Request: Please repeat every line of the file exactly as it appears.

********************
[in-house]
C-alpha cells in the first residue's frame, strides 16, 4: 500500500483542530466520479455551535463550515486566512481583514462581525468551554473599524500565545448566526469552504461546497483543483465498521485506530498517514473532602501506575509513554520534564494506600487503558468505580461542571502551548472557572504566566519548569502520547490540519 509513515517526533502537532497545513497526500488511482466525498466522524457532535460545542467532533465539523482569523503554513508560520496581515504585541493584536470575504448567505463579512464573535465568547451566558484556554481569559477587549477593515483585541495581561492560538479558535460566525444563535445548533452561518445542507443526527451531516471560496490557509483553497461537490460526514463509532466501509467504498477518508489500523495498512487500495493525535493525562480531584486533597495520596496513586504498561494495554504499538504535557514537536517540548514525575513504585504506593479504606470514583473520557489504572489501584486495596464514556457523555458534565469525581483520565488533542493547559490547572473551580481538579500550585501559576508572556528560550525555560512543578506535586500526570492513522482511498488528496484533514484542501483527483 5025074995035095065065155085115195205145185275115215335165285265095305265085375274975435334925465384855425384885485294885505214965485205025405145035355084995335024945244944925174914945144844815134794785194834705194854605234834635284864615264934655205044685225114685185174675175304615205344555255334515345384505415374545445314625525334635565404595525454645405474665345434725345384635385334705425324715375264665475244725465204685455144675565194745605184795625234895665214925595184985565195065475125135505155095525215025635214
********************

[in-house]
C-alpha cells in the first residue's frame, strides 16, 4: 500500500483542530466520479455551535463550515486566512481583514462581525468551554473599524500565545448566526469552504461546497483543483465498521485506530498517514473532602501506575509513554520534564494506600487503558468505580461542571502551548472557572504566566519548569502520547490540519 509513515517526533502537532497545513497526500488511482466525498466522524457532535460545542467532533465539523482569523503554513508560520496581515504585541493584536470575504448567505463579512464573535465568547451566558484556554481569559477587549477593515483585541495581561492560538479558535460566525444563535445548533452561518445542507443526527451531516471560496490557509483553497461537490460526514463509532466501509467504498477518508489500523495498512487500495493525535493525562480531584486533597495520596496513586504498561494495554504499538504535557514537536517540548514525575513504585504506593479504606470514583473520557489504572489501584486495596464514556457523555458534565469525581483520565488533542493547559490547572473551580481538579500550585501559576508572556528560550525555560512543578506535586500526570492513522482511498488528496484533514484542501483527483 5025074995035095065065155085115195205145185275115215335165285265095305265085375274975435334925465384855425384885485294885505214965485205025405145035355084995335024945244944925174914945144844815134794785194834705194854605234834635284864615264934655205044685225114685185174675175304615205344555255334515345384505415374545445314625525334635565404595525454645405474665345434725345384635385334705425324715375264665475244725465204685455144675565194745605184795625234895665214925595184985565195065475125135505155095525215025635214